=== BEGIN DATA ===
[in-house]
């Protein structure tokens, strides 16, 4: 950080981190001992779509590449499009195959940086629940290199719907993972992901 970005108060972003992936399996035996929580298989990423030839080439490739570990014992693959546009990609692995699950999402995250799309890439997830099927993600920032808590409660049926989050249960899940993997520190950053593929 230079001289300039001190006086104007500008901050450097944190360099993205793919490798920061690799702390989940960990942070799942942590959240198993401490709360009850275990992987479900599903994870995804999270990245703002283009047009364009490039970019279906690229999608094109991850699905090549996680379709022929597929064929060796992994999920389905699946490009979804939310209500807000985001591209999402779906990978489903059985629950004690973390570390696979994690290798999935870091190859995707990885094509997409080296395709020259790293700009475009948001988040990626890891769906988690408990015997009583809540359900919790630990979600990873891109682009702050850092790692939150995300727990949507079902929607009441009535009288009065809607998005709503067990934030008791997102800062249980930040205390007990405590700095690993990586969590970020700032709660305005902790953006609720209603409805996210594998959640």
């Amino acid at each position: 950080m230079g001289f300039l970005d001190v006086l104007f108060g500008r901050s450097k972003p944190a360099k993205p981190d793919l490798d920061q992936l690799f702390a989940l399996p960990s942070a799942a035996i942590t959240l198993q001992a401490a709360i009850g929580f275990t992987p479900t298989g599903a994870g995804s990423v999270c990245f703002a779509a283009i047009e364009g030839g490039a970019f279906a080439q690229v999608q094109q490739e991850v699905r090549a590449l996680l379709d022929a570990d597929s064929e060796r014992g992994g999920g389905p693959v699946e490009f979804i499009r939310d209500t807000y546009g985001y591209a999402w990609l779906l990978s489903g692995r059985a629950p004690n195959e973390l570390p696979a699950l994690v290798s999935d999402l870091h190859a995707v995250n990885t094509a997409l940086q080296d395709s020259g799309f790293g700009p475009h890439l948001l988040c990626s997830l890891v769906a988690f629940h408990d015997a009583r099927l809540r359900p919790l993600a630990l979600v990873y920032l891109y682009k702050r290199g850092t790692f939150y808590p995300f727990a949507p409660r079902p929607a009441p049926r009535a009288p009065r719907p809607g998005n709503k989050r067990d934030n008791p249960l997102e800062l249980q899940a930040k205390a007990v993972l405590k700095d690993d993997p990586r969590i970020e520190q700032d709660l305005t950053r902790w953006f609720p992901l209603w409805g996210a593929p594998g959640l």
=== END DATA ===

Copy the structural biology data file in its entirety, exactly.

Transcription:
[in-house]
């Protein structure tokens, strides 16, 4: 950080981190001992779509590449499009195959940086629940290199719907993972992901 970005108060972003992936399996035996929580298989990423030839080439490739570990014992693959546009990609692995699950999402995250799309890439997830099927993600920032808590409660049926989050249960899940993997520190950053593929 230079001289300039001190006086104007500008901050450097944190360099993205793919490798920061690799702390989940960990942070799942942590959240198993401490709360009850275990992987479900599903994870995804999270990245703002283009047009364009490039970019279906690229999608094109991850699905090549996680379709022929597929064929060796992994999920389905699946490009979804939310209500807000985001591209999402779906990978489903059985629950004690973390570390696979994690290798999935870091190859995707990885094509997409080296395709020259790293700009475009948001988040990626890891769906988690408990015997009583809540359900919790630990979600990873891109682009702050850092790692939150995300727990949507079902929607009441009535009288009065809607998005709503067990934030008791997102800062249980930040205390007990405590700095690993990586969590970020700032709660305005902790953006609720209603409805996210594998959640």
């Amino acid at each position: 950080m230079g001289f300039l970005d001190v006086l104007f108060g500008r901050s450097k972003p944190a360099k993205p981190d793919l490798d920061q992936l690799f702390a989940l399996p960990s942070a799942a035996i942590t959240l198993q001992a401490a709360i009850g929580f275990t992987p479900t298989g599903a994870g995804s990423v999270c990245f703002a779509a283009i047009e364009g030839g490039a970019f279906a080439q690229v999608q094109q490739e991850v699905r090549a590449l996680l379709d022929a570990d597929s064929e060796r014992g992994g999920g389905p693959v699946e490009f979804i499009r939310d209500t807000y546009g985001y591209a999402w990609l779906l990978s489903g692995r059985a629950p004690n195959e973390l570390p696979a699950l994690v290798s999935d999402l870091h190859a995707v995250n990885t094509a997409l940086q080296d395709s020259g799309f790293g700009p475009h890439l948001l988040c990626s997830l890891v769906a988690f629940h408990d015997a009583r099927l809540r359900p919790l993600a630990l979600v990873y920032l891109y682009k702050r290199g850092t790692f939150y808590p995300f727990a949507p409660r079902p929607a009441p049926r009535a009288p009065r719907p809607g998005n709503k989050r067990d934030n008791p249960l997102e800062l249980q899940a930040k205390a007990v993972l405590k700095d690993d993997p990586r969590i970020e520190q700032d709660l305005t950053r902790w953006f609720p992901l209603w409805g996210a593929p594998g959640l």